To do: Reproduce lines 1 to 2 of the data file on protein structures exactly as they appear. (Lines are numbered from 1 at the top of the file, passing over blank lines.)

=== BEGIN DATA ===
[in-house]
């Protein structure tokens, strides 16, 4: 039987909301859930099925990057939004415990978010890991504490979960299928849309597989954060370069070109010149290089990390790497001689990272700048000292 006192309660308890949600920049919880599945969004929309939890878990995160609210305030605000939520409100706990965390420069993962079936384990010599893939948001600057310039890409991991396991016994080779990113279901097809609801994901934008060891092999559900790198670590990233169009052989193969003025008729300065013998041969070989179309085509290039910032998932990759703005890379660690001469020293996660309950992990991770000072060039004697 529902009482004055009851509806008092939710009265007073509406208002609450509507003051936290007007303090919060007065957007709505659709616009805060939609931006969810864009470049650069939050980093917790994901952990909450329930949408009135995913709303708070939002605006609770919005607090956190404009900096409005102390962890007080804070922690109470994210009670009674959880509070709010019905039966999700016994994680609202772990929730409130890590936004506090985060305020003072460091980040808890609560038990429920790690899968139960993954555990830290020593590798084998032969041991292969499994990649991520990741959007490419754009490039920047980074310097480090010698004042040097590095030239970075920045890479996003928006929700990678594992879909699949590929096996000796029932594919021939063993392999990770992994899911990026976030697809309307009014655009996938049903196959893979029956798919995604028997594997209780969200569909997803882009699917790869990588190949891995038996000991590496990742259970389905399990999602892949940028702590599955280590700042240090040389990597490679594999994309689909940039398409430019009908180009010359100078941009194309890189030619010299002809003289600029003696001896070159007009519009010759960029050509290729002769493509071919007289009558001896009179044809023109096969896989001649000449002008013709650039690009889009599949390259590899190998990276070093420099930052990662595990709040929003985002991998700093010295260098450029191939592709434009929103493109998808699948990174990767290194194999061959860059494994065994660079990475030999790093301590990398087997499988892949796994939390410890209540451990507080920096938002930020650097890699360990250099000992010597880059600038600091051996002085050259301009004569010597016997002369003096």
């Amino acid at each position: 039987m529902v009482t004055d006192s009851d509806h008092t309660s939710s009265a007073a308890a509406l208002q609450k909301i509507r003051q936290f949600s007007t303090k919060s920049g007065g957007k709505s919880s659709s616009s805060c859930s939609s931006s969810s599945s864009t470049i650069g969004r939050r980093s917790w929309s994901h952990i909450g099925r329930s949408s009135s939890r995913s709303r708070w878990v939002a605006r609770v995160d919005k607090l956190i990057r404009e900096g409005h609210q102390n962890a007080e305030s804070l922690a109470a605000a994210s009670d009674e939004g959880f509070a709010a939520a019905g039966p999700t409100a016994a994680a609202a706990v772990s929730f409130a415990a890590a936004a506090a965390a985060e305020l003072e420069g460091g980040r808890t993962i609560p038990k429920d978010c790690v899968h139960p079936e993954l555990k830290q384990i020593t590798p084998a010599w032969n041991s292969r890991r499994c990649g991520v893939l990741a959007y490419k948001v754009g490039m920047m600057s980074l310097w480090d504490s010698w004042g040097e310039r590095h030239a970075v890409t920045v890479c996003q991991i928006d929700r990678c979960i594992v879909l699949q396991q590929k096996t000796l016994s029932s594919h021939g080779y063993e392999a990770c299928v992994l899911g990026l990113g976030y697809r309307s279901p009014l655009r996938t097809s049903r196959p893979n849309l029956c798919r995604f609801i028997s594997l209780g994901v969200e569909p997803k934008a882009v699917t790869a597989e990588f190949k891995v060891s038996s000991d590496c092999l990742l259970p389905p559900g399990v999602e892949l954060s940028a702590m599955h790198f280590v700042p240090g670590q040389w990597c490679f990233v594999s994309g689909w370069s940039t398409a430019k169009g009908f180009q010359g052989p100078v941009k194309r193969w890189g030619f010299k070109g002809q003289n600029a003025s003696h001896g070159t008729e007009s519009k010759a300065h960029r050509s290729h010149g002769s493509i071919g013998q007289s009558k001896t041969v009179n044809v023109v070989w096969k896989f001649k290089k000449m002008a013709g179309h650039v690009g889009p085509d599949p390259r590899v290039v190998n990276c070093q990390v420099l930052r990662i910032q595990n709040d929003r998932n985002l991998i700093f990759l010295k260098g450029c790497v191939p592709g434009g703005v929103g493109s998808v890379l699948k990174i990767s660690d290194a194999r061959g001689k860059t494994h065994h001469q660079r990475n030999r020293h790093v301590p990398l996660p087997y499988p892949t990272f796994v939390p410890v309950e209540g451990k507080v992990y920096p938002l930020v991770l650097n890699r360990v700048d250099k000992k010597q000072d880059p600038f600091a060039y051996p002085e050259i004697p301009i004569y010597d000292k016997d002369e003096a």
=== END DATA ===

[in-house]
């Protein structure tokens, strides 16, 4: 039987909301859930099925990057939004415990978010890991504490979960299928849309597989954060370069070109010149290089990390790497001689990272700048000292 006192309660308890949600920049919880599945969004929309939890878990995160609210305030605000939520409100706990965390420069993962079936384990010599893939948001600057310039890409991991396991016994080779990113279901097809609801994901934008060891092999559900790198670590990233169009052989193969003025008729300065013998041969070989179309085509290039910032998932990759703005890379660690001469020293996660309950992990991770000072060039004697 529902009482004055009851509806008092939710009265007073509406208002609450509507003051936290007007303090919060007065957007709505659709616009805060939609931006969810864009470049650069939050980093917790994901952990909450329930949408009135995913709303708070939002605006609770919005607090956190404009900096409005102390962890007080804070922690109470994210009670009674959880509070709010019905039966999700016994994680609202772990929730409130890590936004506090985060305020003072460091980040808890609560038990429920790690899968139960993954555990830290020593590798084998032969041991292969499994990649991520990741959007490419754009490039920047980074310097480090010698004042040097590095030239970075920045890479996003928006929700990678594992879909699949590929096996000796029932594919021939063993392999990770992994899911990026976030697809309307009014655009996938049903196959893979029956798919995604028997594997209780969200569909997803882009699917790869990588190949891995038996000991590496990742259970389905399990999602892949940028702590599955280590700042240090040389990597490679594999994309689909940039398409430019009908180009010359100078941009194309890189030619010299002809003289600029003696001896070159007009519009010759960029050509290729002769493509071919007289009558001896009179044809023109096969896989001649000449002008013709650039690009889009599949390259590899190998990276070093420099930052990662595990709040929003985002991998700093010295260098450029191939592709434009929103493109998808699948990174990767290194194999061959860059494994065994660079990475030999790093301590990398087997499988892949796994939390410890209540451990507080920096938002930020650097890699360990250099000992010597880059600038600091051996002085050259301009004569010597016997002369003096």